Samuel van Rozelaar is a Master student Organic Agriculture has recently completed an excellent and beautifully illustrated MSc-thesis on the transformative agency of three pioneering farmers, all members of the lighthouse farms network, and meticulously reconstructed their transition pathways towards sustainable farming systems. ‘Comparing pathways towards sustainability: Lessons on transformative agency from three pioneering farms in Europe‘ can be downloaded (click on hyperlink). Below the abstract.
This thesis offers lessons on the transformative agency of the farmers behind three pioneering farms. This is done by comparing the transformative strategies they applied in relation to the three-fold embedding of their farms, throughout their pathways towards more sustainable farming systems. To reconstruct these pathways semi-structured interviews and pathway mapping exercises were conducted with the main actors on each farm. This data was then coded, categorized and grouped in dimensions that allowed for a comparison of the interplay between strategies and embedding. The resulting 8 lessons show that these farmers persevered in developing, adapting, and moving towards their dreams and visions, despite many critical moments, by applying a range of transformative strategies. Through these strategies they managed to transform their farms in terms of its practices and relations. Throughout this process of transformation, the farmers continuously moved through a learning process, and as such also personally transformed in terms of thinking and doing, which in turn further enhanced their transformative capacities and strategies. Finally, the lessons show that these farmers have managed to create and navigate complex sustainable farming systems by tapping into the knowledge, skills, and resources of others. This shows the significance of the co-creation of contextual knowledge and the capacities to apply it in the transformation towards sustainable food systems. For future research, it is recommended to test to what extent these lessons resonate with other pioneering farms, but also with conventional farms. In addition, it is worth comparing family farms with non-family farms in their transformations towards sustainable farming systems, with a focus on intergenerational differences. In doing so, the frameworks of resilience of social-ecological systems and the adaptive cycle of transformations could be highly useful. Lastly, future research into transformations should also include the role of the relations to non-humans.
In 2014 the International Social Science Council launched a call for pre-proposals to apply for a ‘seed grant’ on the topic Transformations to Sustainability. Wageningen UR (Ina Horlings from RSO and Paul Hebinck from SDC), the Rhodes University and the University of Viçosa wrote a proposal together and received funding. The seed grant was used to build a knowledge network around this topic, locally in sites in the Eastern Cape in South Africa, the Minais Gerais in Brazil and in three different sites in the Netherlands. Furthermore the research partners met in South Africa in December 2014 to visit some sites and write a full proposal together. In the beginning of 2015 the organisation ILEIA, centre for learning on sustainable agriculture, joined the research consortium and in April 2015 a final proposal was submitted.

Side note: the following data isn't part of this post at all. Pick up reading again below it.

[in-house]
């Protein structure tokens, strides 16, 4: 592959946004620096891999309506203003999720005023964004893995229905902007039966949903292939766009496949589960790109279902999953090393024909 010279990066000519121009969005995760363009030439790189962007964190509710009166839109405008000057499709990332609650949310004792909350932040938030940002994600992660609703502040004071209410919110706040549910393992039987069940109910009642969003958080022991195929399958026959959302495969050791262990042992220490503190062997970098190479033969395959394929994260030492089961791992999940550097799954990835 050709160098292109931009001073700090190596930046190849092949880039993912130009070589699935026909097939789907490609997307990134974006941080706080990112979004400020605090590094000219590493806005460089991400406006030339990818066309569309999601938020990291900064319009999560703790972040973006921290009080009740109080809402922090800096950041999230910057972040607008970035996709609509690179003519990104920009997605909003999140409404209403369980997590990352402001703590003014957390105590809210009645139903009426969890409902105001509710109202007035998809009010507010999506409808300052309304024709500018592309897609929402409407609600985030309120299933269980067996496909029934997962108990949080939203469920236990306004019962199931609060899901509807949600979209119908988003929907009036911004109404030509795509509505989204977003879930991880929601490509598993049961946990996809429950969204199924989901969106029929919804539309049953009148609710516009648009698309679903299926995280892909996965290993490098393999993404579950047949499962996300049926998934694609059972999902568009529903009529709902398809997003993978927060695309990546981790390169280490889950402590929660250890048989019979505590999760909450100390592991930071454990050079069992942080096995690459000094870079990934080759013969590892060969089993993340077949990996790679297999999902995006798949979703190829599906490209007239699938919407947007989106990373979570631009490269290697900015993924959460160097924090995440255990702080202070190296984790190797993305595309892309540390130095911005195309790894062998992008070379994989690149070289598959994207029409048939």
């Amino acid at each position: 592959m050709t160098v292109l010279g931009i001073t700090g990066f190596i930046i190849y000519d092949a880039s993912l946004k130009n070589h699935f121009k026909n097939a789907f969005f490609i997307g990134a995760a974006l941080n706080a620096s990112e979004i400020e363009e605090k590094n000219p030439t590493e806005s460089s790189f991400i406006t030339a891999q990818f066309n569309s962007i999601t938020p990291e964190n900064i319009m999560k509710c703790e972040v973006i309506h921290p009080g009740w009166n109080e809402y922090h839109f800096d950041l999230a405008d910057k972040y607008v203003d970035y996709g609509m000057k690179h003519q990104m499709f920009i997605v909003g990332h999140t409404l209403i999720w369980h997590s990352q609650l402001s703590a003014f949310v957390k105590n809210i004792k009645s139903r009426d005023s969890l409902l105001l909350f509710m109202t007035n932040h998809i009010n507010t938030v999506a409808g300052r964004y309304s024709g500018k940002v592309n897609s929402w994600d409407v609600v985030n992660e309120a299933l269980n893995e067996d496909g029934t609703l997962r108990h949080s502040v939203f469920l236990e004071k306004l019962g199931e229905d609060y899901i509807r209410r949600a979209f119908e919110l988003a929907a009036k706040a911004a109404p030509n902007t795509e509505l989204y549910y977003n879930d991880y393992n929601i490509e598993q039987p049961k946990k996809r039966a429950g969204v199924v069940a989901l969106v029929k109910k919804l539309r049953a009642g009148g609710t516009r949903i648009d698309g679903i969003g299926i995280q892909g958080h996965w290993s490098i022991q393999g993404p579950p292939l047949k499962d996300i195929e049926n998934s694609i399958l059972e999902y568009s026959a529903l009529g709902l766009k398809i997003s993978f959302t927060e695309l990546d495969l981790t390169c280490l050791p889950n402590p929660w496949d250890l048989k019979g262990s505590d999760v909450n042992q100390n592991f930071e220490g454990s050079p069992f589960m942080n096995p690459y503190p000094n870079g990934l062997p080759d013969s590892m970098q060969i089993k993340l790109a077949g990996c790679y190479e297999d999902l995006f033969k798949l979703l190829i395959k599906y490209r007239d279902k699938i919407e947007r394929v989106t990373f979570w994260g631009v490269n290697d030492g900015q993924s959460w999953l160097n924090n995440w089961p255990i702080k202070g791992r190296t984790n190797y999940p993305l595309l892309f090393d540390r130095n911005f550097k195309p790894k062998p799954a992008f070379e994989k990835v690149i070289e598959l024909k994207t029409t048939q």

TRANSPLACE addresses concrete problems and sustainability issues across several linked areas of global environmental change in 9 specific social-ecological settings in South-Africa, Brazil and the Netherlands. Sustainability problems emerge from complex interactions between people’s livelihoods, the persistent poverty in the southern countries, growing inequalities between people, social discontent and health.
The integrative sustainability challenge is to support sustainable place-shaping as an empowering force of transformation – encompassing people, practices and policies – contributing to new forms of connectivity and co-creation between people and place. This occurs via, and helps us to understand, re-localization, transformative agency and the re-embedding of daily lived practices in social-ecological systems and place-based assets. This is considered as an empowering perspective and an effective starting point for sustainable place-based development.The central question is: How does place-shaping – understood as processes of connectivity- lead to new seeds of change contributing to transformation to sustainability?
TRANSPLACE aims to:
- address the temporal, historical, spatial, value-led and multi-scale aspects of sustainability in places and to connect people to place (landscape, nature, soil, people’s capacities) by identifying, supporting and replanting ‘seeds of change’ (innovative practices)
- establish (long-term) knowledge networks on different scales, facilitate transnational research collaboration and social learning and support early career scientists.
- co-create new knowledge, tools and policy-recommendations on processes of place-shaping as innovative transformative pathways to sustainability.
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